In Indian history, King Raja Raja Chola occupies a special place. A fierce warrior, a brilliant architect, a great philanthropist, but most of all, a man whose death is shrouded in mystery. He is known as the first Dravidian king who documented almost his entire life on stone inscriptions and copper plates, but no information is available about his death. It almost feels like a great king simply vanished into thin air, after a certain point in time.
Watch the video above or continue reading belowWell, I am gonna show you my search for the grave & nature of death of Raja Raja. I was told that his tombstone lies in the small village of Udayalur, in Tamil Nadu. This is where he is rumored to have been buried or cremated. When I visited this place, I was surprised to see a rather small, but beautiful lingam. This could be of priceless historic value, so I took careful measurements. It is exactly 2 feet 3 inches tall and has a diameter of 18 inches.
|The purported grave of King Raja Raja Chola in the village of Udayalur near Kumbakonam, India|
|A closeup of the back of lingam shows no carvings and chipping at the top. Did Raja Raja die here?|
|The inscription on the pillar at Paalkulathu Amman temple shows the word "Raja Raja" in Tamil|
|Above: English translation of the Tamil inscription, which shows it has nothing to do with Raja Raja Chola's death|
|Above: The first part of line by line translation of the pillar inscription, from Tamil to English. Click picture to enlarge|
|Above: The second part of line by line translation of the pillar inscription, from Tamil to English. Click picture to enlarge|
This raises the question of what happened to Raja Raja, how did he die? Where did his funeral take place? Think a moment, there are hundreds, if not thousands of stone inscriptions and copper plates about Raja Raja's accomplishments, how he conquered various territories, how he built the great temple and even when he was born. But there is no information whatsoever about when or how he died and where he was cremated. Or he could still lay buried in a large earthen pot called Mudhumakkal Thazhi, which is the ancient funeral custom of Tamils. So I decided to go back to Thanjavur to find out more about his death, which was the capital of Chola empire until he died.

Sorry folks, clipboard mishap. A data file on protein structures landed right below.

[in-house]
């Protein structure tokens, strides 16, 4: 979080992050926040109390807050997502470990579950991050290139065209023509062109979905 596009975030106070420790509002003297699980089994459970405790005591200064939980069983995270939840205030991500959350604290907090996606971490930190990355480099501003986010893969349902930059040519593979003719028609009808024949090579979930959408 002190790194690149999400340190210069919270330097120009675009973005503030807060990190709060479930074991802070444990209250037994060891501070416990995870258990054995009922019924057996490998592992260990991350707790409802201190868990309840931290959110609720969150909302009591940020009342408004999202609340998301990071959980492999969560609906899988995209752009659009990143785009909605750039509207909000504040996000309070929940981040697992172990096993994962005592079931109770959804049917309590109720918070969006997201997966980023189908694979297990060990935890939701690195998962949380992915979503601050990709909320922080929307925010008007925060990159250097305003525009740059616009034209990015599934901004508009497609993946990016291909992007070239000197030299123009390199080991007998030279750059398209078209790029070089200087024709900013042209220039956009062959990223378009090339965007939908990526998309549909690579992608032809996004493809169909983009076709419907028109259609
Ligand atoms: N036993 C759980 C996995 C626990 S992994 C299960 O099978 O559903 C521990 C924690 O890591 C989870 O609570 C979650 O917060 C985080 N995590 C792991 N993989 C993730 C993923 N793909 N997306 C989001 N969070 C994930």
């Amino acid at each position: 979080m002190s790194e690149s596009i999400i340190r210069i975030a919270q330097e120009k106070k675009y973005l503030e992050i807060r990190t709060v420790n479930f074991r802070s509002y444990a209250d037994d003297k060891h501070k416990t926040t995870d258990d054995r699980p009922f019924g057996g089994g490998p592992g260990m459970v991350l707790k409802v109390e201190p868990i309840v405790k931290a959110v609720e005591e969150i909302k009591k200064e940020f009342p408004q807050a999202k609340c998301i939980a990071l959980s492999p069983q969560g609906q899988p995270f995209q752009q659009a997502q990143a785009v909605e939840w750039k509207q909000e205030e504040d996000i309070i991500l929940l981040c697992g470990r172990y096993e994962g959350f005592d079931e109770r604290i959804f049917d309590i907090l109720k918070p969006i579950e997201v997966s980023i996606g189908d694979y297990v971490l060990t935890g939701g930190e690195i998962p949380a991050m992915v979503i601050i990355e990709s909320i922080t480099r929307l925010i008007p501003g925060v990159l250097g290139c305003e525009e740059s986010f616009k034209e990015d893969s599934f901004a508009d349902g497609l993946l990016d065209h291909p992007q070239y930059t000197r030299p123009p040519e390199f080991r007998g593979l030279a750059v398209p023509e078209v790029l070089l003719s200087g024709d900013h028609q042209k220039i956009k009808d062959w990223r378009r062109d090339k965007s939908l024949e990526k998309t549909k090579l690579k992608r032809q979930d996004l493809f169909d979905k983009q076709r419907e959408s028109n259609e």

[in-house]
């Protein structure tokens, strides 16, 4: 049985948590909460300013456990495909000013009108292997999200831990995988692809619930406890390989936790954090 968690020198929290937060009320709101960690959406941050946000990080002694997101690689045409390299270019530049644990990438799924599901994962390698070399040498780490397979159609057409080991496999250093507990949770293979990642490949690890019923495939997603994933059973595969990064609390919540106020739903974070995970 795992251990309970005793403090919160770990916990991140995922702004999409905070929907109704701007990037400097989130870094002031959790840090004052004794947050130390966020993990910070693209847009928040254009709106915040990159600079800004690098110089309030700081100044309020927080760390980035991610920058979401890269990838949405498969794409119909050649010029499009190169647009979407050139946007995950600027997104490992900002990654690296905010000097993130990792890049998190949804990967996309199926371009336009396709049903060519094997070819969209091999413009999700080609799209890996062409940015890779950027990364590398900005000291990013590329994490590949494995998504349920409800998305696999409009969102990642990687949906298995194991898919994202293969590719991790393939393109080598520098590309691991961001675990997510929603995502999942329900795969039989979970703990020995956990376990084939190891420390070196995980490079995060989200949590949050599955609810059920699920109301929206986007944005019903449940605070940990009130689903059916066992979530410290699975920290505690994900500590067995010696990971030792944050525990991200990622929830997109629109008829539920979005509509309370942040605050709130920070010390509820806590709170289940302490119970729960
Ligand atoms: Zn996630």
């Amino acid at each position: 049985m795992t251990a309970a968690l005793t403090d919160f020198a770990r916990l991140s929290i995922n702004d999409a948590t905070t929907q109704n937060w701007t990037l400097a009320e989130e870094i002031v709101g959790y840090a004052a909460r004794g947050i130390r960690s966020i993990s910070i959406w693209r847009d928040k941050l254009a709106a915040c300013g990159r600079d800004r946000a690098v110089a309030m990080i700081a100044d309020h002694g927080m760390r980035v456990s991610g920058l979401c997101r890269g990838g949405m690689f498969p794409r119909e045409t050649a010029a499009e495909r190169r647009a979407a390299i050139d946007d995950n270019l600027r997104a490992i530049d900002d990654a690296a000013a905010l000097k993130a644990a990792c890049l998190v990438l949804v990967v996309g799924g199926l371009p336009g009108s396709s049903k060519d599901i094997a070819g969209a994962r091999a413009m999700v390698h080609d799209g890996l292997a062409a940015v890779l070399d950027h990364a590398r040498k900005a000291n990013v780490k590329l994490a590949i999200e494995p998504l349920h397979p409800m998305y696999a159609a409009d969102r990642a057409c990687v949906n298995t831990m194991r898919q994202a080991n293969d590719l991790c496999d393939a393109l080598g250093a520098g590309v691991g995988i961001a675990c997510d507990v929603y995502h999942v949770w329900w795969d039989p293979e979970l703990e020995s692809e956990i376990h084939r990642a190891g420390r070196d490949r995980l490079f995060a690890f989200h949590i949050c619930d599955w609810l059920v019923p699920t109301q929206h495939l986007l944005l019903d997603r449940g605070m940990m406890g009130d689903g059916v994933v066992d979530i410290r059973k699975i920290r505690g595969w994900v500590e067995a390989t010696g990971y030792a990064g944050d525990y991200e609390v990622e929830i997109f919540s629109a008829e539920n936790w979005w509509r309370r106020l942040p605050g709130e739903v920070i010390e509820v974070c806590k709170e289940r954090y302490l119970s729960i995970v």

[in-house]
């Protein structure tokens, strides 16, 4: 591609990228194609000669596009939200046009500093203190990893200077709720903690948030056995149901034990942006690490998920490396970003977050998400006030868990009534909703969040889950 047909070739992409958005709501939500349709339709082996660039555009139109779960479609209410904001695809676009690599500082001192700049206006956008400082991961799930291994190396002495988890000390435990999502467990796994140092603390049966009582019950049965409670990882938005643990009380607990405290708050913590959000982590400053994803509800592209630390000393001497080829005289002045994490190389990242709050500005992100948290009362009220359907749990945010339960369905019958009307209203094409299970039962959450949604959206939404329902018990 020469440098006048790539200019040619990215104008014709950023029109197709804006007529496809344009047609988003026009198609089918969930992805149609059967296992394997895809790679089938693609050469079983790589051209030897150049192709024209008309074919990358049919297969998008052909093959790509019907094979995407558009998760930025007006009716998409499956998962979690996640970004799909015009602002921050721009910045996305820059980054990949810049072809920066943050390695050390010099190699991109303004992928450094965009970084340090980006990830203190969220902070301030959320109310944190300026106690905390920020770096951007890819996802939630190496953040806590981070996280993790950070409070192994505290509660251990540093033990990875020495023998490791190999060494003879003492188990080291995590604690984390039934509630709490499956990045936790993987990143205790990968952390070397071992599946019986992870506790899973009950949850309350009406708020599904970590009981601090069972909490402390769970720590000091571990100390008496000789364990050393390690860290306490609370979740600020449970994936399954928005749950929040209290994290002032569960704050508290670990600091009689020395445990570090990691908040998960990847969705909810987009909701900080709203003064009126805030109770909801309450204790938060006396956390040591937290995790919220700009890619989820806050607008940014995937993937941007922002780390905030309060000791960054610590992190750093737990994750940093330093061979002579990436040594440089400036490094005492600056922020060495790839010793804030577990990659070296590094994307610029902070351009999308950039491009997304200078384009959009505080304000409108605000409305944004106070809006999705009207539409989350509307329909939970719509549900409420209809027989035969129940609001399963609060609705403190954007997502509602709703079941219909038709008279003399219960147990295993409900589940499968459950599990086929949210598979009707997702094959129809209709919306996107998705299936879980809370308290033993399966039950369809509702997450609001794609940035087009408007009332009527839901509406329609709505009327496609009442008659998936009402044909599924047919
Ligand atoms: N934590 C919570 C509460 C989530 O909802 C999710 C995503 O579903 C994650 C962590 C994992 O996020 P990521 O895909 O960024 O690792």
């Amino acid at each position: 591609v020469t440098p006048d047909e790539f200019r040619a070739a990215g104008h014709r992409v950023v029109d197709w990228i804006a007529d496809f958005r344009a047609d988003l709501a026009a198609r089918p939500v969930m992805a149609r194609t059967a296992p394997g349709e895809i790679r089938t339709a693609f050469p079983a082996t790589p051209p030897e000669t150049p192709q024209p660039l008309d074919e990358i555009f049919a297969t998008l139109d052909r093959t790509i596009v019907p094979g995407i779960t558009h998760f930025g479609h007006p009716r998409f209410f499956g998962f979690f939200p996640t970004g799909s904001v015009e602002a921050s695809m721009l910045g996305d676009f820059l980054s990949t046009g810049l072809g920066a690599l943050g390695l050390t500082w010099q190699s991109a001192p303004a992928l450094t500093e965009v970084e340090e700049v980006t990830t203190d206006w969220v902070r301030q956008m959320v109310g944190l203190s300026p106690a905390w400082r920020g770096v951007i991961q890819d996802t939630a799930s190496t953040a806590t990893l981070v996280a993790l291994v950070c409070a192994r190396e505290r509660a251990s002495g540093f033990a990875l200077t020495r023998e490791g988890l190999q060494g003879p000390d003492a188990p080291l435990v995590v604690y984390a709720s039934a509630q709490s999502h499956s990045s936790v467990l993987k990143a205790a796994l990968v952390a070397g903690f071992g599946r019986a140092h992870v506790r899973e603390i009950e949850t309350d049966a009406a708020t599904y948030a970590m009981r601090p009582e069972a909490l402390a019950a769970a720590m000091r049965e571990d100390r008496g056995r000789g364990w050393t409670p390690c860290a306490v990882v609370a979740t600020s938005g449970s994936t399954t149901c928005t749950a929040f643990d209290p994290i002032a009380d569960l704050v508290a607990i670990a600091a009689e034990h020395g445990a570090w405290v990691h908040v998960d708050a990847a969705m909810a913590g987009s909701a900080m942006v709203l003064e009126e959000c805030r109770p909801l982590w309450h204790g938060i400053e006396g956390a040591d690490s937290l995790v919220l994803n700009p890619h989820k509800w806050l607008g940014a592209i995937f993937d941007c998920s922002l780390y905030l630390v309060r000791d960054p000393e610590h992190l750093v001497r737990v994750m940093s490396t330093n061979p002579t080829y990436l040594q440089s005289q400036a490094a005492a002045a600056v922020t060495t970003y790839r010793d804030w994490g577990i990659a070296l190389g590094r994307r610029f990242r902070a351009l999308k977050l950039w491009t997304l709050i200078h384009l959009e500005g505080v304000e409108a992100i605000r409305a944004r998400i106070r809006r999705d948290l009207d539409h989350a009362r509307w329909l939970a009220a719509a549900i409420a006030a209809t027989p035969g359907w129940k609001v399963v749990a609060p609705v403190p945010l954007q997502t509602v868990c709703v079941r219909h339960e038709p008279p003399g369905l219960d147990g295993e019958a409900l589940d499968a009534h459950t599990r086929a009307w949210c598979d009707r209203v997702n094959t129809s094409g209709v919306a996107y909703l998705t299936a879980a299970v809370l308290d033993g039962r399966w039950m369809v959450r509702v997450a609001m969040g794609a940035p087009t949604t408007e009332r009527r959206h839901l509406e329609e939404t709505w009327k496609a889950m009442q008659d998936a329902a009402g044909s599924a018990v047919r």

|Brihadeeswarar temple in Thanjavur, declared a world heritage site - built by the great king Raja Raja Chola|
The locals tell a very different, but consistent story. I have given an example of this account in my video, around the 4:24 mark. It turns out that Raja Raja was actually murdered by a woman from Sri Lanka. In 993 A.D, Raja Raja conquered half of Sri Lanka and the defeated King Mahinda V fled to the south, to avoid being captured. Unable to defeat Raja Raja in the battlefield, King Mahinda sent a Buddhist woman from Sri Lanka who slowly got into the inner circle of Raja Raja. When Raja Raja was standing on the 8th floor inspecting the progress of the Big Temple, she simply pushed him down. This fall killed him instantly. People claim this is why the temple was not properly finished, a fact confirmed by archeologists. Some of the unfinished paintings in the upper levels show Raja Raja's international connections, like the mysterious French King sculpture on the outside. We might have also gotten more information about the Chola drilling technology, had the temple been finished.
|Experts say this sculpture shows Rajendra Chola being crowned by Lord Shiva, instead of his father Raja Raja|
|Maaligai Medu, the royal palace of Rajendra Chola, now in ruins near Gangaikonda Cholapuram|